July 21, 2013 in Nation/World

Lackluster U.S. policy prompts competition

Roy Gutman McClatchy-Tribune
Associated Press photo

Opponents of ex-Egyptian President Mohammed Morsi gather late Friday in a rally at Tahrir Square in Cairo, where U.S. power is waning amid indecisiveness, experts say.
(Full-size photo)

ISTANBUL – Some of America’s closest Middle East allies, viewing U.S. policy as adrift, are competing for influence in the region’s trouble spots, producing discord that might get in the way of stable outcomes and take decades to put right, experts in the region say.

Analysts blame the Obama administration, which they say still doesn’t have a strategy to deal with the aftershocks of the 2011 Arab Spring, in particular the war in Syria and Egypt’s latest political upheaval. Instead, the U.S. aim appears to be to “contain” the crises and manage them at the margins, they say.

“We are in a situation where the United States doesn’t want to lead. It has quite an effect on the region,” said Salman Shaikh, of the Brookings Institution in Doha, Qatar. In its place, regional powers such as Saudi Arabia, Turkey and Qatar are devising their own policies, but without coordination and often with different aims, he said.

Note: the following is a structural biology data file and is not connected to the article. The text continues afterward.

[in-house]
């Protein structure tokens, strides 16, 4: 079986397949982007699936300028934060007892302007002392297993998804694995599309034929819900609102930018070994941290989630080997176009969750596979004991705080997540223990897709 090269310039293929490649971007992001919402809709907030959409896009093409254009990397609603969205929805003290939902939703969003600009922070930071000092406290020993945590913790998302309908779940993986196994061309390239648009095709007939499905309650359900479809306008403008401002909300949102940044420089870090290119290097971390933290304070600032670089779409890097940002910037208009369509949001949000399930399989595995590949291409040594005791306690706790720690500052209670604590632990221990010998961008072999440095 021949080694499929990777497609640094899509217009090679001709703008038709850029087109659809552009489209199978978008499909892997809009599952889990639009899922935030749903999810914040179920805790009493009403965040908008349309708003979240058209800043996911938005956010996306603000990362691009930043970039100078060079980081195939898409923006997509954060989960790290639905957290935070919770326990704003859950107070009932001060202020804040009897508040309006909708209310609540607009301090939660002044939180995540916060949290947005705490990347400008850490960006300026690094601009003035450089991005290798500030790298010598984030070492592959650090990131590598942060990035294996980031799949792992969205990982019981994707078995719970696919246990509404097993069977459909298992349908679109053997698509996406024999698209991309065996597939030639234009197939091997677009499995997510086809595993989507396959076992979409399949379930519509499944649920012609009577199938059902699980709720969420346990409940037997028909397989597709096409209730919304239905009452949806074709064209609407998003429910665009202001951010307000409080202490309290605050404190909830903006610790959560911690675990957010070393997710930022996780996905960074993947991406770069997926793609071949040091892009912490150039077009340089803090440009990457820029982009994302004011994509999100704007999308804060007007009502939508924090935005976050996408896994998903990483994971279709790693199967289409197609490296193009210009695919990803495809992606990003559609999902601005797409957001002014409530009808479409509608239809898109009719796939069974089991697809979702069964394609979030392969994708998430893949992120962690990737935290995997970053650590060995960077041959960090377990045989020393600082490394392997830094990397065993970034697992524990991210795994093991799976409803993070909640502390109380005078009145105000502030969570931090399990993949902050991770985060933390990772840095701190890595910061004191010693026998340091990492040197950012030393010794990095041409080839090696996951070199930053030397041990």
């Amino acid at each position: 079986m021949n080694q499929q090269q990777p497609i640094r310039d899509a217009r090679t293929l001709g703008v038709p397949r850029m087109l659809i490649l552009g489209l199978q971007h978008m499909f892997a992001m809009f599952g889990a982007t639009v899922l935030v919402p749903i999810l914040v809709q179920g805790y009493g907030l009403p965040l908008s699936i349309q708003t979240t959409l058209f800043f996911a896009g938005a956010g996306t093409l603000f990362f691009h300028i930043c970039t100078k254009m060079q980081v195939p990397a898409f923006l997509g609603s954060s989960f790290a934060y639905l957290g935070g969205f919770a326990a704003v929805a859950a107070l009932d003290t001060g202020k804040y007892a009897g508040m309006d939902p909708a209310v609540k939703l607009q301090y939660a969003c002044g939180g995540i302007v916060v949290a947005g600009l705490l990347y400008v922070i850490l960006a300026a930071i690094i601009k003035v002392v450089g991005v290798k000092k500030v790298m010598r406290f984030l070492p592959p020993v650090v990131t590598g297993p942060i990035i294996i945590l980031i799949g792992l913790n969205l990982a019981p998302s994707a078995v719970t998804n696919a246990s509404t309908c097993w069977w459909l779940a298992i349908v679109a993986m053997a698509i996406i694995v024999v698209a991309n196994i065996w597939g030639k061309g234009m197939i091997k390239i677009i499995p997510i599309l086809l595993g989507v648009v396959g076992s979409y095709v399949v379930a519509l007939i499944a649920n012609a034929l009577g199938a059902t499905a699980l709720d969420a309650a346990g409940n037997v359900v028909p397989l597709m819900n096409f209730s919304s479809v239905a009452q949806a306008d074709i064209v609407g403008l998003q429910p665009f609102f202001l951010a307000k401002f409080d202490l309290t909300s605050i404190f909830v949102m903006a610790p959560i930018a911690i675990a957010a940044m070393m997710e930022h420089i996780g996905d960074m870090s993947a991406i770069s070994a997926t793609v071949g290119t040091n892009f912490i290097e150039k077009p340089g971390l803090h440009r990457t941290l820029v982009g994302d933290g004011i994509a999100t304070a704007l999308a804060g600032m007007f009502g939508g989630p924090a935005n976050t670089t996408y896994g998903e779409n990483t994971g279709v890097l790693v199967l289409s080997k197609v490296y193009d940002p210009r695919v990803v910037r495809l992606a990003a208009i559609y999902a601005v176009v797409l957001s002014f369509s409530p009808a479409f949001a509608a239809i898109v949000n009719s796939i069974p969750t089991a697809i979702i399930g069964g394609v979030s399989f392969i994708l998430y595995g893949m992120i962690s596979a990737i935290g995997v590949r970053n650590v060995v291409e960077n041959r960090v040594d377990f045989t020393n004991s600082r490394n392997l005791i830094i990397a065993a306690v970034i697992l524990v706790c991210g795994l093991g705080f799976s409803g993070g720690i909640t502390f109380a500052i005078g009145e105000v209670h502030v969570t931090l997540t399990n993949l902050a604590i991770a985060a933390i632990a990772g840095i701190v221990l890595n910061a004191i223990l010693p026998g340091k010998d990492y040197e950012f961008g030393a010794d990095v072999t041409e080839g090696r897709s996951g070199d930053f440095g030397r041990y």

The discord is on display in both Syria and Egypt. Saudi Arabia recently upstaged Qatar and helped force a shakeup in the leadership of the internationally recognized Syrian Opposition Coalition, displacing the power of delegates from the Syrian Muslim Brotherhood by adding liberal secular Syrians. The coalition was created last year at the behest of the United States to become a government in exile, prepared to step in should President Bashar Assad fall. But the U.S. has provided no funds to the group – State Department officials have told McClatchy they think the coalition is too unstable to be counted on to spend the money wisely – and senior members of the coalition say the United States gives widely inconsistent advice and doesn’t follow through on its pledges of support.

And it’s still a question whether Qatar will defer to the Saudis or go its own way, as it has in the past, including allowing military supplies to flow to al-Qaida-affiliated groups that the United States has designated as international terrorist organizations.

Qatar has a new ruler after Sheik Hamad bin Khalifa al-Thani handed over power last month to his son Sheik Tamim bin Hamad al-Thani, and it’s undergoing a review of the effectiveness of its enormous foreign-policy investment throughout the past decade, which included taking a major role in the NATO-led intervention in Libya in 2011.

The Saudis and the Qataris have pursued distinctly different approaches to the Muslim Brotherhood in Syria and Egypt; the Saudis fear the Brotherhood as a pan-Arab movement determined to undermine the region’s monarchies, whereas Qatar sees the Brotherhood as a force that will bring results, Hokayem said.

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